On May 17th, we interviewed two experts on the life of Dr. Charles Drew, a surgeon from Washington D.C. who made use of a timely grant from the Rosenwald Fund to finish medical school. Dr. Drew was a talented, driven doctor who is most well known for his pioneering work on blood transfusions during World War II. Our first interviewee on this subject was Dr. Drew’s daughter, Charlene Drew Jarvis, a former D.C. Councilwoman who followed in her father’s footsteps by becoming a doctor of neuropsychology and working with the American Red Cross.
Ms. Drew Jarvis related the story of Dr. Drew’s application to the Rosenwald Fund. In 1931, Drew was already a junior in McGill University’s medical school, but was unsure if he would be able to continue due to his financial situation. His parents were struggling because of the Depression and he was no longer able to make extra money officiating basketball and football games due to the busy schedule of classes and his work at the hospital. Drew applied to the Rosenwald Fund and received a $1,000 grant that allowed him to complete medical school. Ms. Drew Jarvis read from a letter that her father wrote to the Rosenwald Fund later in life, thanking them for their support:
“The fellowship which I received from the Rosenwald Fund came at a rather needy and critical period of my training. I remain continuously grateful to the memory of the man who made such aid possible and fully conscious of the spirit in which such grants are made. It is my sincere intention to serve well as I go along from day to day. It is my constant hope that I shall be able at some time to add some new thought, discover some new process or create something which will prevent or cure disease, alleviate suffering or give men a chance to live and grow and smile more freely and thereby, in part, repay the debt, which I am happy to acknowledge.” (Dr. Charles Drew, quoted by Charlene Drew Jarvis)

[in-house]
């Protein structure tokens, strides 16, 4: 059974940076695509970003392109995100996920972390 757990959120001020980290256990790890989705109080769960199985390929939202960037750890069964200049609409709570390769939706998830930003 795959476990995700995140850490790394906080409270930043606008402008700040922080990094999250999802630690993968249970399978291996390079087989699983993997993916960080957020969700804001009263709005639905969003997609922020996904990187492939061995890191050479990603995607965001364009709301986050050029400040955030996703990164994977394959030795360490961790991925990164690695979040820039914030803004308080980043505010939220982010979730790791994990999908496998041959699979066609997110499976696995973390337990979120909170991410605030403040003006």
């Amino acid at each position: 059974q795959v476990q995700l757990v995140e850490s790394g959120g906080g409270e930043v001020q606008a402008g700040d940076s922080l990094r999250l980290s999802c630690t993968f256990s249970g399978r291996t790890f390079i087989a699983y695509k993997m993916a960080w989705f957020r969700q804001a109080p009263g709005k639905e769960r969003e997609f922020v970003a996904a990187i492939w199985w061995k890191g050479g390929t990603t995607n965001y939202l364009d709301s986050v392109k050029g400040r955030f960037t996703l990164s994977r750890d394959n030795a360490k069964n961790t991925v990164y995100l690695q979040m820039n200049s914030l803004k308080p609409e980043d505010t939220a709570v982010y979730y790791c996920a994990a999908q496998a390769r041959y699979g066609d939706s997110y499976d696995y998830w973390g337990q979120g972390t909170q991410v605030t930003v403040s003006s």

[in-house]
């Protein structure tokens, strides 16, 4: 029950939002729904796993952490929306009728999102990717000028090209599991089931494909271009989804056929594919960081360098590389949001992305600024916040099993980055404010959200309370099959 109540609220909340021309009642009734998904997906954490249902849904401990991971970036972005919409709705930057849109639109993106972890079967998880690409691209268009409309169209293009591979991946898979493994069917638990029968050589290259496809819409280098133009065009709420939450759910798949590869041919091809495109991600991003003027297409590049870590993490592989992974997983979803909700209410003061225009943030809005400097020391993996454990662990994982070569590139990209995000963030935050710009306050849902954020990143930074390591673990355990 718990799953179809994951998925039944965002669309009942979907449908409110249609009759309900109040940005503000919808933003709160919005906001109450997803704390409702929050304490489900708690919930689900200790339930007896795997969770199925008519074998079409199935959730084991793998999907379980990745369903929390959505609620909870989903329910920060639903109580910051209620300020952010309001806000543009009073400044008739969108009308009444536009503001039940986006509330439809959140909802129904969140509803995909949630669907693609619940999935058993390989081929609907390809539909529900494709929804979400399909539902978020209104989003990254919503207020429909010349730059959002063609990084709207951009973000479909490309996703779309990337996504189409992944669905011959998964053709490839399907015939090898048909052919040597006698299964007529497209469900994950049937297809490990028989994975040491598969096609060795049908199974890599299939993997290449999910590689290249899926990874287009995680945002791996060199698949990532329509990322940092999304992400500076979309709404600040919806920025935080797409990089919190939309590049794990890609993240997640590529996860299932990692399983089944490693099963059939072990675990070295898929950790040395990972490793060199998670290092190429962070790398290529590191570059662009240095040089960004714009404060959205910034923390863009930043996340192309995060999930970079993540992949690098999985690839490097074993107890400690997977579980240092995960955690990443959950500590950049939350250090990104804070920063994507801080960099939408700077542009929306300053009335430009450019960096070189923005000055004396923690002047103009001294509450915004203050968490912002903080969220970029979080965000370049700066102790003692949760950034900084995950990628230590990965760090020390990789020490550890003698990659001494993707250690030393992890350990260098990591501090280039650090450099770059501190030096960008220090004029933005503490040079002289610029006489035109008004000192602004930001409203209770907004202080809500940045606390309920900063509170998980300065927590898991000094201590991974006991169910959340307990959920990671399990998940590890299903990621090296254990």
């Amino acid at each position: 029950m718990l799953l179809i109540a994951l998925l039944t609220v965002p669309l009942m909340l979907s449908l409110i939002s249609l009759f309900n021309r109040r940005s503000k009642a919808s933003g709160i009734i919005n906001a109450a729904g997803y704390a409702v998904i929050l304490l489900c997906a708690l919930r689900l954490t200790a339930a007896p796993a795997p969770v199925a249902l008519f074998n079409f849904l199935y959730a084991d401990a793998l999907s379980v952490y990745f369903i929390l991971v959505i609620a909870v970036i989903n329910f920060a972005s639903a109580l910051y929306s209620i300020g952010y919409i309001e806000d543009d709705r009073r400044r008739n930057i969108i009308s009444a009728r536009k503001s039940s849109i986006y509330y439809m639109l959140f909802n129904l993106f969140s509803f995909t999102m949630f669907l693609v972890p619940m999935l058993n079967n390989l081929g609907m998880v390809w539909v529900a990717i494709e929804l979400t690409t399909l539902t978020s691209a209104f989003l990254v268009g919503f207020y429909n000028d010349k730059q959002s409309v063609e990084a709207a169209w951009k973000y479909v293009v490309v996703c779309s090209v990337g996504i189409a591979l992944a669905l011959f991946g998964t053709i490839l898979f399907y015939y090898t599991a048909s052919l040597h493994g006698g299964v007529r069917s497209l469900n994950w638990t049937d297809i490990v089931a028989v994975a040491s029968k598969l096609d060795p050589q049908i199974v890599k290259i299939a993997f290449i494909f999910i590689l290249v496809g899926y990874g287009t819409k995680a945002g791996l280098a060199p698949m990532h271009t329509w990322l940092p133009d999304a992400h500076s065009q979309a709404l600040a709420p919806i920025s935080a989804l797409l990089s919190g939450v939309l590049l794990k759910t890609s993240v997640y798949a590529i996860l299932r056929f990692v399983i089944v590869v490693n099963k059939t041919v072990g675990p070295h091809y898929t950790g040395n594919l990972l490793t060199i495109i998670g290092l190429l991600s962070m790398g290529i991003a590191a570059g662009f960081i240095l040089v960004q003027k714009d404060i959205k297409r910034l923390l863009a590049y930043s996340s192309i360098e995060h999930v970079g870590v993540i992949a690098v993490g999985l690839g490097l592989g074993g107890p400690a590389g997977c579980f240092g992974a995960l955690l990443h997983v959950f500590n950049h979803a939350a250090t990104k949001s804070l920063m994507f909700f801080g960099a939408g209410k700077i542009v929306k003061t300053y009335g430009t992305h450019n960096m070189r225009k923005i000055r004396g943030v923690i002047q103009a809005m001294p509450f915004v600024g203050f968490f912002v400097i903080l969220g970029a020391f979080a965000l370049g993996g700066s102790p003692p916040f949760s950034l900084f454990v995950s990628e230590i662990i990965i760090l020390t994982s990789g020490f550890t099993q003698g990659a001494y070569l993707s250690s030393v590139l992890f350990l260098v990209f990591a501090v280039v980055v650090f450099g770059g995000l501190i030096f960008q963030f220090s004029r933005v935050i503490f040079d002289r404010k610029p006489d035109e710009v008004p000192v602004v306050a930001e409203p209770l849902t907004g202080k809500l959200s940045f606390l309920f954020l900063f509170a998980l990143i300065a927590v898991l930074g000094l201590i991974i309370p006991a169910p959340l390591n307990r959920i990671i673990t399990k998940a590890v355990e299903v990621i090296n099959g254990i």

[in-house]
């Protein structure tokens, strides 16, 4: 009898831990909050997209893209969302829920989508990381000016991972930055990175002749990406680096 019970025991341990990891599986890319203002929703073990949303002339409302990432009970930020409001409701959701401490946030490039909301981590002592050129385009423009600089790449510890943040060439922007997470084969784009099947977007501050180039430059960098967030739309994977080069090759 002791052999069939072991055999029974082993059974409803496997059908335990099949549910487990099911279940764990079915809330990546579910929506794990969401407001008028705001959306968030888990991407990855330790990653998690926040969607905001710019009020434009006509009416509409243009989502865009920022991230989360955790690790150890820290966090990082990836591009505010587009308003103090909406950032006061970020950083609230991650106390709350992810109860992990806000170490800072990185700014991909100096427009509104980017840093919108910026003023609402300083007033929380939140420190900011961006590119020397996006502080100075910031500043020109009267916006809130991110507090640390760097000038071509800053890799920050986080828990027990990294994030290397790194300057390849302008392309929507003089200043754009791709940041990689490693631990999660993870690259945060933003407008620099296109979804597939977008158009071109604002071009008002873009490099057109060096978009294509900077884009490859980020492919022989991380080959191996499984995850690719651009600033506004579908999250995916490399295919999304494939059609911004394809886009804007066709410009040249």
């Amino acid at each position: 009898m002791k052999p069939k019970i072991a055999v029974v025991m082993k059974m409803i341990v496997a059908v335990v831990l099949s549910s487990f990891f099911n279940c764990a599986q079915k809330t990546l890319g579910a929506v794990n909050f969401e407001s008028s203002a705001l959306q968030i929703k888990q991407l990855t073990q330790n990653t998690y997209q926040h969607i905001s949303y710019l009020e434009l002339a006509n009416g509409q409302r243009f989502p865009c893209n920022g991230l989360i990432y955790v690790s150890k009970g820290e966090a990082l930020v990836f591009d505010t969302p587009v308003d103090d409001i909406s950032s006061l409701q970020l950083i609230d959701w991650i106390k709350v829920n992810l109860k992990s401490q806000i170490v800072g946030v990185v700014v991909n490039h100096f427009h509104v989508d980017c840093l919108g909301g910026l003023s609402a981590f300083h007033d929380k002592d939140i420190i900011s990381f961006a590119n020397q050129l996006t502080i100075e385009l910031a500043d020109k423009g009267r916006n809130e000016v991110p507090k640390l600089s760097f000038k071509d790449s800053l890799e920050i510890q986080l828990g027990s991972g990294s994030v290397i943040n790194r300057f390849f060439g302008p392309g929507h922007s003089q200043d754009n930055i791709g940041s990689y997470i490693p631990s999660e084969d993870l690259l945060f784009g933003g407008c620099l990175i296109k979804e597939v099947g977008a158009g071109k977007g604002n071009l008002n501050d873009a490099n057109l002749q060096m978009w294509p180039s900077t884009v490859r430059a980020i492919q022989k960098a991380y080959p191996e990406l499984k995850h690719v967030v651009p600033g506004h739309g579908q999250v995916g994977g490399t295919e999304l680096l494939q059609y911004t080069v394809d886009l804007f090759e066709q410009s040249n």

Dr. Drew was also an inspirational and gifted teacher to many African-American medical students at Howard University. Our second interviewee was Dr. DeMaurice Moses, a pediatrician who was born in Washington D.C. and later served as the only black doctor in a community in Washington state. Dr. Moses was inspired to succeed by hearing Dr. Drew speak as a young child, and recalled Dr. Drew’s bold maxim, “Excellence of performance will transcend adversity and other difficulties such as discrimination.” As pioneers in the racially segregated medical profession, both Dr. Drew and Dr. Moses had to work even harder for the respect of their peers and their communities, but both rose to the task.
Ms. Drew Jarvis illuminated another link between Rosenwald and Dr. Drew, the black YMCA in Washington D.C. Rosenwald gave funding to the organization’s building on 12th Street NW, a building which Ms. Drew Jarvis called a “cultural icon” in the community. “For many African-American kids,” including a young Charles Drew, the 12th Street Y “was the center of their recreation and the center of their cultural upbringing.”
Sadly, Dr. Drew died prematurely at the age of 45 in a 1950 car crash after falling asleep at the wheel while driving from Washington D.C. to Tuskegee, Alabama. There is an urban legend that claims Dr. Drew’s subsequent death was a result of the unwillingness of the North Carolina hospital that took him in to administer blood from a white donor. This story is probably appealing because of its irony—Dr. Drew had fought passionately against segregation of blood banks—but it is not entirely factual. Dr. Moses explained that the hospital in Burlington, North Carolina did everything it could for Dr. Drew, but pointed out the role that racial discrimination did play in the car crash itself, which was brought on by the fatigue of driving overnight.